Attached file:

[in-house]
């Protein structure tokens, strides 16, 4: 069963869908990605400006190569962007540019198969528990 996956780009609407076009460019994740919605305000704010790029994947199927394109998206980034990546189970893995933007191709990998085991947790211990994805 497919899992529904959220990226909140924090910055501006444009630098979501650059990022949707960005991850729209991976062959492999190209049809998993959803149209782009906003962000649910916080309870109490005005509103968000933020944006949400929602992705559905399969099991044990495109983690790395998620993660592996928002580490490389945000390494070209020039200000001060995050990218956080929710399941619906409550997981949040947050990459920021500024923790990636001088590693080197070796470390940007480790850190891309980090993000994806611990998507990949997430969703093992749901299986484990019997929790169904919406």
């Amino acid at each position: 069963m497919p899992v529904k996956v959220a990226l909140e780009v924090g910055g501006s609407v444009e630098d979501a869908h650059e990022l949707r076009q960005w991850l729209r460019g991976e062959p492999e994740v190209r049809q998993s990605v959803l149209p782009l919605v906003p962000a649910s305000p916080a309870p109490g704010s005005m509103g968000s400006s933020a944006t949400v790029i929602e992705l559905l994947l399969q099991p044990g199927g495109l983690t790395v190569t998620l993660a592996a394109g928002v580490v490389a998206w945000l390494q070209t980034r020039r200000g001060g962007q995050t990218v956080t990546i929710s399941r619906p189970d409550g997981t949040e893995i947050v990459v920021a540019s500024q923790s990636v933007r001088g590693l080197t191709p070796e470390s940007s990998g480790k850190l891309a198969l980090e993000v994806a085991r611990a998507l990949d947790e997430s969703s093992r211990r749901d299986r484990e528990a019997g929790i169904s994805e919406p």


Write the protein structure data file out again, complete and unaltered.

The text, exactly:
[in-house]
């Protein structure tokens, strides 16, 4: 069963869908990605400006190569962007540019198969528990 996956780009609407076009460019994740919605305000704010790029994947199927394109998206980034990546189970893995933007191709990998085991947790211990994805 497919899992529904959220990226909140924090910055501006444009630098979501650059990022949707960005991850729209991976062959492999190209049809998993959803149209782009906003962000649910916080309870109490005005509103968000933020944006949400929602992705559905399969099991044990495109983690790395998620993660592996928002580490490389945000390494070209020039200000001060995050990218956080929710399941619906409550997981949040947050990459920021500024923790990636001088590693080197070796470390940007480790850190891309980090993000994806611990998507990949997430969703093992749901299986484990019997929790169904919406």
């Amino acid at each position: 069963m497919p899992v529904k996956v959220a990226l909140e780009v924090g910055g501006s609407v444009e630098d979501a869908h650059e990022l949707r076009q960005w991850l729209r460019g991976e062959p492999e994740v190209r049809q998993s990605v959803l149209p782009l919605v906003p962000a649910s305000p916080a309870p109490g704010s005005m509103g968000s400006s933020a944006t949400v790029i929602e992705l559905l994947l399969q099991p044990g199927g495109l983690t790395v190569t998620l993660a592996a394109g928002v580490v490389a998206w945000l390494q070209t980034r020039r200000g001060g962007q995050t990218v956080t990546i929710s399941r619906p189970d409550g997981t949040e893995i947050v990459v920021a540019s500024q923790s990636v933007r001088g590693l080197t191709p070796e470390s940007s990998g480790k850190l891309a198969l980090e993000v994806a085991r611990a998507l990949d947790e997430s969703s093992r211990r749901d299986r484990e528990a019997g929790i169904s994805e919406p």